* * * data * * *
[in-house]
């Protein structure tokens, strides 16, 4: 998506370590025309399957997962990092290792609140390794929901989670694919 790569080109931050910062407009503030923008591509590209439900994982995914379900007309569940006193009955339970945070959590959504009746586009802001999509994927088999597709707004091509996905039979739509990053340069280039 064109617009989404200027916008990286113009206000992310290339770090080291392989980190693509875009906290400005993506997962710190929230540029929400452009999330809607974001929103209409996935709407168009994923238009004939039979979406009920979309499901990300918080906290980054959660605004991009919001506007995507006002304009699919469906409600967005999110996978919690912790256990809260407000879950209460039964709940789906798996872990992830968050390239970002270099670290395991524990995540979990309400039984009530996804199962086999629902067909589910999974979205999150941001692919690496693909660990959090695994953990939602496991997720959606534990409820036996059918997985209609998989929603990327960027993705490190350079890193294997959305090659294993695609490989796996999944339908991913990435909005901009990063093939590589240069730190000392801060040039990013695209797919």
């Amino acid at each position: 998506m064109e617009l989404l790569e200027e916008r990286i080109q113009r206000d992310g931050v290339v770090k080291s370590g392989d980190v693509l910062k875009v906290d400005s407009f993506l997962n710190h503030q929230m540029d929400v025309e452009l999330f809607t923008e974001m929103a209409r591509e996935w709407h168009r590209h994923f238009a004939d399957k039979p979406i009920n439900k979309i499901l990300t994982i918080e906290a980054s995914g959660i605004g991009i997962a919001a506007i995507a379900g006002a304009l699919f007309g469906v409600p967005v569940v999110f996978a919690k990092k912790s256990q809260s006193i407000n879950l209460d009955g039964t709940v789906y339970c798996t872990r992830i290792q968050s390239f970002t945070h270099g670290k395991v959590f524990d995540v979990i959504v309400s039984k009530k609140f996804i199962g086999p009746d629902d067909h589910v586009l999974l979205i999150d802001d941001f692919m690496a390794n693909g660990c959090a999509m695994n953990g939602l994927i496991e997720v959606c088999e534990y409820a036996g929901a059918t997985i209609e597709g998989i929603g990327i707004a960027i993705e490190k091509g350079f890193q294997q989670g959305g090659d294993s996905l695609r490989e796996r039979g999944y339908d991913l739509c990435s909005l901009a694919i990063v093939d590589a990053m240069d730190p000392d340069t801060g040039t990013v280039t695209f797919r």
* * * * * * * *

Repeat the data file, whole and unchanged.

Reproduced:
[in-house]
């Protein structure tokens, strides 16, 4: 998506370590025309399957997962990092290792609140390794929901989670694919 790569080109931050910062407009503030923008591509590209439900994982995914379900007309569940006193009955339970945070959590959504009746586009802001999509994927088999597709707004091509996905039979739509990053340069280039 064109617009989404200027916008990286113009206000992310290339770090080291392989980190693509875009906290400005993506997962710190929230540029929400452009999330809607974001929103209409996935709407168009994923238009004939039979979406009920979309499901990300918080906290980054959660605004991009919001506007995507006002304009699919469906409600967005999110996978919690912790256990809260407000879950209460039964709940789906798996872990992830968050390239970002270099670290395991524990995540979990309400039984009530996804199962086999629902067909589910999974979205999150941001692919690496693909660990959090695994953990939602496991997720959606534990409820036996059918997985209609998989929603990327960027993705490190350079890193294997959305090659294993695609490989796996999944339908991913990435909005901009990063093939590589240069730190000392801060040039990013695209797919």
């Amino acid at each position: 998506m064109e617009l989404l790569e200027e916008r990286i080109q113009r206000d992310g931050v290339v770090k080291s370590g392989d980190v693509l910062k875009v906290d400005s407009f993506l997962n710190h503030q929230m540029d929400v025309e452009l999330f809607t923008e974001m929103a209409r591509e996935w709407h168009r590209h994923f238009a004939d399957k039979p979406i009920n439900k979309i499901l990300t994982i918080e906290a980054s995914g959660i605004g991009i997962a919001a506007i995507a379900g006002a304009l699919f007309g469906v409600p967005v569940v999110f996978a919690k990092k912790s256990q809260s006193i407000n879950l209460d009955g039964t709940v789906y339970c798996t872990r992830i290792q968050s390239f970002t945070h270099g670290k395991v959590f524990d995540v979990i959504v309400s039984k009530k609140f996804i199962g086999p009746d629902d067909h589910v586009l999974l979205i999150d802001d941001f692919m690496a390794n693909g660990c959090a999509m695994n953990g939602l994927i496991e997720v959606c088999e534990y409820a036996g929901a059918t997985i209609e597709g998989i929603g990327i707004a960027i993705e490190k091509g350079f890193q294997q989670g959305g090659d294993s996905l695609r490989e796996r039979g999944y339908d991913l739509c990435s909005l901009a694919i990063v093939d590589a990053m240069d730190p000392d340069t801060g040039t990013v280039t695209f797919r």